10 Things You Should Know About the Bible – Dan McClellan Part 2 | Ep. 1802

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Dan McClellan is back to offer insights into common views of the Bible, including Evangelical and Latter-day Saint perspectives. He suggests that Latter-day Saints should be open to the Bible’s potential inaccuracies and dives into the intricate topic of authorship, revealing that many individuals contributed to the texts over a thousand years.

McClellan challenges literal interpretations of biblical figures like Moses and Adam based on available data, but doesn’t stop there! He also explores gender roles, slavery, and polygamy in biblical contexts, revealing how ancient societies influenced these aspects. End-time prophecies, the concept of Hell, and their development are also examined.

McClellan advocates for a nuanced approach to the Bible, emphasizing the importance of understanding its genre and historical context. The interview encourages critical engagement with this ancient and complex text.

1801: Mormon Bible Scholar – Dan McClellan Part 1
1803: How “Thoughtful” Mormons Stay in the Church – Dan McClellan Part 3

Dan McClellan

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Dan McClellan

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  1. I found all five hours utterly enthralling listening. Dan McClellan’s contribution to the community that Mormon Stories serves is of incalculable benefit, to say nothing of the impact his work must be having on the Judao-Christian world in general. My only disappointment is in his alternative spelling of his name as Maklelen – his Scottish ancestors must surely be turning in their graves!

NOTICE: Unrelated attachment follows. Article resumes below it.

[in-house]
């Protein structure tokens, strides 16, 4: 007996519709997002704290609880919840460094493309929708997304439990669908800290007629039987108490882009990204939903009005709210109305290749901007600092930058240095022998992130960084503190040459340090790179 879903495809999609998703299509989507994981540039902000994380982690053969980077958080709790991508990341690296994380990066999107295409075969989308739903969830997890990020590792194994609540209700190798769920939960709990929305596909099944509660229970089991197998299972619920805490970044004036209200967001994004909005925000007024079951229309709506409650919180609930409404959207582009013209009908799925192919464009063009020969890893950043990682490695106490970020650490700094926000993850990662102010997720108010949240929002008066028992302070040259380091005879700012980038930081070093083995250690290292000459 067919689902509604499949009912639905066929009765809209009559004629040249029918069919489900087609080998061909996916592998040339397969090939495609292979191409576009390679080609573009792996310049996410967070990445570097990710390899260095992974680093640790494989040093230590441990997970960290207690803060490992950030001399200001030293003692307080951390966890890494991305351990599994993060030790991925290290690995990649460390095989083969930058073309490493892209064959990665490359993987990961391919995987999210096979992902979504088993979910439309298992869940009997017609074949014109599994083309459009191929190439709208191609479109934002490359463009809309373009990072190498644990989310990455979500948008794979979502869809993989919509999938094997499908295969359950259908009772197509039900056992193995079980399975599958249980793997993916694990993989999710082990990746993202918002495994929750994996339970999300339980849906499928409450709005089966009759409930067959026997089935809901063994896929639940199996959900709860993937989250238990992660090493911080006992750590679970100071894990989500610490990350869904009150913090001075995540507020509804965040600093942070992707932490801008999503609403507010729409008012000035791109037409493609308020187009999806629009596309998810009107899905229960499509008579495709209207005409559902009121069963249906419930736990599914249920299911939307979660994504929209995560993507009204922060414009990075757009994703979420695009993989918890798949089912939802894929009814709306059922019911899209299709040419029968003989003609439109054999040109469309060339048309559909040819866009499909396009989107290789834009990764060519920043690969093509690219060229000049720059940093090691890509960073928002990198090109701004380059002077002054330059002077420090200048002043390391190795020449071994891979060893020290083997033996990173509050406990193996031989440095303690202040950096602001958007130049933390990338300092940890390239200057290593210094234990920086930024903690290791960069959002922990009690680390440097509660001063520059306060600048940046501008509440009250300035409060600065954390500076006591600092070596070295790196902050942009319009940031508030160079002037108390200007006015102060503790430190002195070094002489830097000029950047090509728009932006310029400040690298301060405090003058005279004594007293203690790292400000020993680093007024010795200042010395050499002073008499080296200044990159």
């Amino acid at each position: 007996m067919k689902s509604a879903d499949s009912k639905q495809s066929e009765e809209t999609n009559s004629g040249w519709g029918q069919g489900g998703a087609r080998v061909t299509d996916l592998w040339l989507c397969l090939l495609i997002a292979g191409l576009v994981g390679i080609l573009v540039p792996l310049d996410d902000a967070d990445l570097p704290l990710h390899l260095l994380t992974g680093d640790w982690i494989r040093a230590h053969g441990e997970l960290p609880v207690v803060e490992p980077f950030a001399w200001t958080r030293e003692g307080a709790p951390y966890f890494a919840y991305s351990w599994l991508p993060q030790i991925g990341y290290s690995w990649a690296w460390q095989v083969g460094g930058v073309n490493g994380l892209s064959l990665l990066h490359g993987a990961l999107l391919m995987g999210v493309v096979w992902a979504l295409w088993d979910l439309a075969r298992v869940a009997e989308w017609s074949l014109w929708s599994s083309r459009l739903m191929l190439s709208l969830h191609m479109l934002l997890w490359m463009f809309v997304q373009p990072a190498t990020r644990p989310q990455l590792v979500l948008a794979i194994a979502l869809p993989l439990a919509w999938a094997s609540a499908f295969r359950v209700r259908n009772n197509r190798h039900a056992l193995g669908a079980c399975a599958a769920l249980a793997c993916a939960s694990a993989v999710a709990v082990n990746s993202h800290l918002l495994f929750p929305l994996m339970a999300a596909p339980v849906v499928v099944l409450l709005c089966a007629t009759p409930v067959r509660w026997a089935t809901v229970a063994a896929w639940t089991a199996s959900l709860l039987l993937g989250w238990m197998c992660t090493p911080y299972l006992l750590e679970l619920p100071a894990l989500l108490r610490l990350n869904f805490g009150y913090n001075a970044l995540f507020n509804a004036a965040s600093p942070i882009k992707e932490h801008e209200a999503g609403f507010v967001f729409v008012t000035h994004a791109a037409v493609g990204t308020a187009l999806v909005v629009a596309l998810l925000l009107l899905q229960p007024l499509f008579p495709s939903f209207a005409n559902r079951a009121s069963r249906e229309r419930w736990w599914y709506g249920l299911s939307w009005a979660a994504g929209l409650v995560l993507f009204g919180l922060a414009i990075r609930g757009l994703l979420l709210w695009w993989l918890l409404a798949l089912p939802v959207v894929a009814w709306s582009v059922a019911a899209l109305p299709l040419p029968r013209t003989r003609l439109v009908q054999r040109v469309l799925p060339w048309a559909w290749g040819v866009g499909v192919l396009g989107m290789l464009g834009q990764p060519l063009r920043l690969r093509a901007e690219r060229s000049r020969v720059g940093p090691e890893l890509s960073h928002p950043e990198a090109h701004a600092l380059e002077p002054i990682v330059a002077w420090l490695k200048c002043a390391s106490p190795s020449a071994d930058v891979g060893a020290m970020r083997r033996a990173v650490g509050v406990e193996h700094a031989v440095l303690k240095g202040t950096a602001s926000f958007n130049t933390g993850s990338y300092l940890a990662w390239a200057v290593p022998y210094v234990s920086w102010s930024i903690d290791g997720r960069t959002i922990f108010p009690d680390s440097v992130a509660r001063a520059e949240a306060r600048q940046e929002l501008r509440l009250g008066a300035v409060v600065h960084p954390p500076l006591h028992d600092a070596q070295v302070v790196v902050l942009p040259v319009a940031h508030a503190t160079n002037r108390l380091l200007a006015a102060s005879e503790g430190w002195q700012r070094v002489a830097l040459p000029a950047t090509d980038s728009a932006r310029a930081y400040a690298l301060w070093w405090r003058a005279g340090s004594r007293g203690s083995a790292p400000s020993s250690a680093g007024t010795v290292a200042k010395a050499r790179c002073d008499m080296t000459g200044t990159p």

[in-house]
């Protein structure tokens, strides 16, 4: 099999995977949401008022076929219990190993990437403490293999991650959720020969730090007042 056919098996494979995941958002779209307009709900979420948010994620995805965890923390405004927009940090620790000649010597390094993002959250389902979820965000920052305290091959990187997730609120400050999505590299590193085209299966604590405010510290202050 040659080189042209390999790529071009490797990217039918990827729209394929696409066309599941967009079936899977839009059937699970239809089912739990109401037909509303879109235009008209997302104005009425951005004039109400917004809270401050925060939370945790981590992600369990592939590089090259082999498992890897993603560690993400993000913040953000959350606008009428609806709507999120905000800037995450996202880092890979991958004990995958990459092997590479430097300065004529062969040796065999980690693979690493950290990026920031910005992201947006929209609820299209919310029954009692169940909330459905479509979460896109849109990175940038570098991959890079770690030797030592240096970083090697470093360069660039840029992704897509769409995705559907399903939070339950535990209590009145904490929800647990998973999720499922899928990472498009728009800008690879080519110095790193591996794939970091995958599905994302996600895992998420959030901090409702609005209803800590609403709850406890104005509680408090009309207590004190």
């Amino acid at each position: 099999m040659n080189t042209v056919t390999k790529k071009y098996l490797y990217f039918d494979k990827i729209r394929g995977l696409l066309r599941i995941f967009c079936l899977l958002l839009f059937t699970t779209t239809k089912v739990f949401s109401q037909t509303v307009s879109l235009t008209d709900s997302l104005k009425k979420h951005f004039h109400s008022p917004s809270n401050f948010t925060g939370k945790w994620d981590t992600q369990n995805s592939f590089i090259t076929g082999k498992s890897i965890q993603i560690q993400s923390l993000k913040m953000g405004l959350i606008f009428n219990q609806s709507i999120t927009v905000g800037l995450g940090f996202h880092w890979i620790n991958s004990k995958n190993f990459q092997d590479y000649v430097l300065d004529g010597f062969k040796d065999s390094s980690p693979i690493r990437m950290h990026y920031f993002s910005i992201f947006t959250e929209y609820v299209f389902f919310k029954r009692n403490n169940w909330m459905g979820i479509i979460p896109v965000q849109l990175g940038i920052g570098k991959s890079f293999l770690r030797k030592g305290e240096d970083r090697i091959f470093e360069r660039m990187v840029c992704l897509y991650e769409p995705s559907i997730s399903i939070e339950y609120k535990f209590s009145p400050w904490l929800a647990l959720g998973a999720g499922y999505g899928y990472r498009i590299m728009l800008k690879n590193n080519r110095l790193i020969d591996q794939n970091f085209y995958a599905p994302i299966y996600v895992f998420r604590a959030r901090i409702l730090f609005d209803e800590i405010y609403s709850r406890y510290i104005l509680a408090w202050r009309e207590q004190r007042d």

2. I would be interested to know Dan’s views about which English translation of the Bible best reflects the manuscripts – such that exist. The following is a link to a podcast of a lecture given by 17th-century historian, Professor Pauline Croft of Royal Holloway College, London in 2011, on the occasion of the 400th anniversary of the James I bible (https://podcasts.ox.ac.uk/making-king-james-authorised-version-bible-1604-1611) Clearly the 1604-11 translation was undertaken at a time of great political turmoil (Gunpowder Plot 1605) in Britain, where the Scottish King was attempting to establish his authority at Westminster in the face of the increasing influence and belligerence of Parliament. Croft describes some of this political background and how James particularly disliked the then most recent English translation – the 1560 Geneva Bible – because of inter-alia its marginal references to the tyranny of many of the kings. James was desperate to present monarchy in a good light.

    It would be interesting to know what Dan thinks about this translation – so overwhelmingly favoured by LDS authority. And also the extent to which English translations are faithful to the manuscripts.

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